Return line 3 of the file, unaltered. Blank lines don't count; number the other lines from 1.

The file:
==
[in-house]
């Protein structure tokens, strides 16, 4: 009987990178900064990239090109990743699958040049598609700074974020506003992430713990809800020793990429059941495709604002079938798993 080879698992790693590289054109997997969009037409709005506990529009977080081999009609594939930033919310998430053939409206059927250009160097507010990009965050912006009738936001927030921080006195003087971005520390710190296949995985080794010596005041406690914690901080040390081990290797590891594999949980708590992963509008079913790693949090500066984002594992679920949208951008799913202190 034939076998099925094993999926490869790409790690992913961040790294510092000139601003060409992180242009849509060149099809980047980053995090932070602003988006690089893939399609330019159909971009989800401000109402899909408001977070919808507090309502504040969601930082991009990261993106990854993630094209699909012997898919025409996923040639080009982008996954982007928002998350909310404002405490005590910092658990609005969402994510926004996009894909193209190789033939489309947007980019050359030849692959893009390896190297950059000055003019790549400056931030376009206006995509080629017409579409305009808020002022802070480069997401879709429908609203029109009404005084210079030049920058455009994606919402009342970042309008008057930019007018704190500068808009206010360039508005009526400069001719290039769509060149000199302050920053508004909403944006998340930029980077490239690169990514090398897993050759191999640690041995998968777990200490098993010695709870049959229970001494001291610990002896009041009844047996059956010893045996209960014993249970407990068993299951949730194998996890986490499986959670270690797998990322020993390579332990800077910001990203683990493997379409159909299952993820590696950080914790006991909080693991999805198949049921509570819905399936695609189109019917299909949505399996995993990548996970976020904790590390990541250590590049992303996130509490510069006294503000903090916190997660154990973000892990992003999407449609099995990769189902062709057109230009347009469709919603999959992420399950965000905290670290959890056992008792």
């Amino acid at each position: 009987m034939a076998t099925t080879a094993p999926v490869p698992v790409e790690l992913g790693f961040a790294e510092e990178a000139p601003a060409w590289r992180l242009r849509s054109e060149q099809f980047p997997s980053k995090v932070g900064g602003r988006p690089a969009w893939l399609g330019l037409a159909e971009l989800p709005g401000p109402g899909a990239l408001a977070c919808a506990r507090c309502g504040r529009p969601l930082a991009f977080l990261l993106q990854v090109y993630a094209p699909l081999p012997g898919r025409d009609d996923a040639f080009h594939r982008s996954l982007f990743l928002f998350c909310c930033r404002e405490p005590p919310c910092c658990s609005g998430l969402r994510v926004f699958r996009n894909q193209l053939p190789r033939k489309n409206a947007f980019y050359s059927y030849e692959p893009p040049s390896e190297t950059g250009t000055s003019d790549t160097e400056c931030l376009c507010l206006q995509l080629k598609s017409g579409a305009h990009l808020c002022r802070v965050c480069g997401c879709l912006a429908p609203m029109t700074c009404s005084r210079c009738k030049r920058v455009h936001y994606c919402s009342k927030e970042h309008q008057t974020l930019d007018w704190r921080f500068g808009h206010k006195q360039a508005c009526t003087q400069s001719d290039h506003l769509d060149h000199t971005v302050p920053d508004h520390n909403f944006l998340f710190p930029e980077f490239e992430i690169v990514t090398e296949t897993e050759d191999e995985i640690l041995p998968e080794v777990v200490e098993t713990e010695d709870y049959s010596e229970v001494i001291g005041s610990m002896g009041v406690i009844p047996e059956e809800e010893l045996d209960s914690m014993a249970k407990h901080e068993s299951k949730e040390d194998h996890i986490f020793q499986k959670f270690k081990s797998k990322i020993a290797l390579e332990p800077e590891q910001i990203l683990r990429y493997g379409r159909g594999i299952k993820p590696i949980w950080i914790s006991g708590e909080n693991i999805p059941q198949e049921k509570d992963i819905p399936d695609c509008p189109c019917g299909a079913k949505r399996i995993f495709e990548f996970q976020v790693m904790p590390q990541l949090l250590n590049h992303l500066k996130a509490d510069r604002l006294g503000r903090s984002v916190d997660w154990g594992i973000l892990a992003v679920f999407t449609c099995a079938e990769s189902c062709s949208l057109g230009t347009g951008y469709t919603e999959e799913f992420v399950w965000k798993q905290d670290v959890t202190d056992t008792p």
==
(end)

């Amino acid at each position: 009987m034939a076998t099925t080879a094993p999926v490869p698992v790409e790690l992913g790693f961040a790294e510092e990178a000139p601003a060409w590289r992180l242009r849509s054109e060149q099809f980047p997997s980053k995090v932070g900064g602003r988006p690089a969009w893939l399609g330019l037409a159909e971009l989800p709005g401000p109402g899909a990239l408001a977070c919808a506990r507090c309502g504040r529009p969601l930082a991009f977080l990261l993106q990854v090109y993630a094209p699909l081999p012997g898919r025409d009609d996923a040639f080009h594939r982008s996954l982007f990743l928002f998350c909310c930033r404002e405490p005590p919310c910092c658990s609005g998430l969402r994510v926004f699958r996009n894909q193209l053939p190789r033939k489309n409206a947007f980019y050359s059927y030849e692959p893009p040049s390896e190297t950059g250009t000055s003019d790549t160097e400056c931030l376009c507010l206006q995509l080629k598609s017409g579409a305009h990009l808020c002022r802070v965050c480069g997401c879709l912006a429908p609203m029109t700074c009404s005084r210079c009738k030049r920058v455009h936001y994606c919402s009342k927030e970042h309008q008057t974020l930019d007018w704190r921080f500068g808009h206010k006195q360039a508005c009526t003087q400069s001719d290039h506003l769509d060149h000199t971005v302050p920053d508004h520390n909403f944006l998340f710190p930029e980077f490239e992430i690169v990514t090398e296949t897993e050759d191999e995985i640690l041995p998968e080794v777990v200490e098993t713990e010695d709870y049959s010596e229970v001494i001291g005041s610990m002896g009041v406690i009844p047996e059956e809800e010893l045996d209960s914690m014993a249970k407990h901080e068993s299951k949730e040390d194998h996890i986490f020793q499986k959670f270690k081990s797998k990322i020993a290797l390579e332990p800077e590891q910001i990203l683990r990429y493997g379409r159909g594999i299952k993820p590696i949980w950080i914790s006991g708590e909080n693991i999805p059941q198949e049921k509570d992963i819905p399936d695609c509008p189109c019917g299909a079913k949505r399996i995993f495709e990548f996970q976020v790693m904790p590390q990541l949090l250590n590049h992303l500066k996130a509490d510069r604002l006294g503000r903090s984002v916190d997660w154990g594992i973000l892990a992003v679920f999407t449609c099995a079938e990769s189902c062709s949208l057109g230009t347009g951008y469709t919603e999959e799913f992420v399950w965000k798993q905290d670290v959890t202190d056992t008792p």